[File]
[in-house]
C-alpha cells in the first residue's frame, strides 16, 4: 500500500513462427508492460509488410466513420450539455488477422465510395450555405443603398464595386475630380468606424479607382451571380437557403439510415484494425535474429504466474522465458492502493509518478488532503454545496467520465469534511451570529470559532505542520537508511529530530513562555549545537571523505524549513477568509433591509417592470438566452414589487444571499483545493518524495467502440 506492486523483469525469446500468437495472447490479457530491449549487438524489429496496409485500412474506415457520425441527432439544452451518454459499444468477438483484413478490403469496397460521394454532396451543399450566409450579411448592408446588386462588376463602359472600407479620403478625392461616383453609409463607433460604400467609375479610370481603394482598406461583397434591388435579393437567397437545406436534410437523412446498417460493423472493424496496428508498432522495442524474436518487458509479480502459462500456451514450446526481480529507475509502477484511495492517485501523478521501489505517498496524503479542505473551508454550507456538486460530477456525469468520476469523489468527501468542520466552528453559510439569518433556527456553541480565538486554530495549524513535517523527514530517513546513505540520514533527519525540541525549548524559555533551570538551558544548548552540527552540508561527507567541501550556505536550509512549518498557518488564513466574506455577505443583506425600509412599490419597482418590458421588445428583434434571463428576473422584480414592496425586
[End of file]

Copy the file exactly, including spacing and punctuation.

[in-house]
C-alpha cells in the first residue's frame, strides 16, 4: 500500500513462427508492460509488410466513420450539455488477422465510395450555405443603398464595386475630380468606424479607382451571380437557403439510415484494425535474429504466474522465458492502493509518478488532503454545496467520465469534511451570529470559532505542520537508511529530530513562555549545537571523505524549513477568509433591509417592470438566452414589487444571499483545493518524495467502440 506492486523483469525469446500468437495472447490479457530491449549487438524489429496496409485500412474506415457520425441527432439544452451518454459499444468477438483484413478490403469496397460521394454532396451543399450566409450579411448592408446588386462588376463602359472600407479620403478625392461616383453609409463607433460604400467609375479610370481603394482598406461583397434591388435579393437567397437545406436534410437523412446498417460493423472493424496496428508498432522495442524474436518487458509479480502459462500456451514450446526481480529507475509502477484511495492517485501523478521501489505517498496524503479542505473551508454550507456538486460530477456525469468520476469523489468527501468542520466552528453559510439569518433556527456553541480565538486554530495549524513535517523527514530517513546513505540520514533527519525540541525549548524559555533551570538551558544548548552540527552540508561527507567541501550556505536550509512549518498557518488564513466574506455577505443583506425600509412599490419597482418590458421588445428583434434571463428576473422584480414592496425586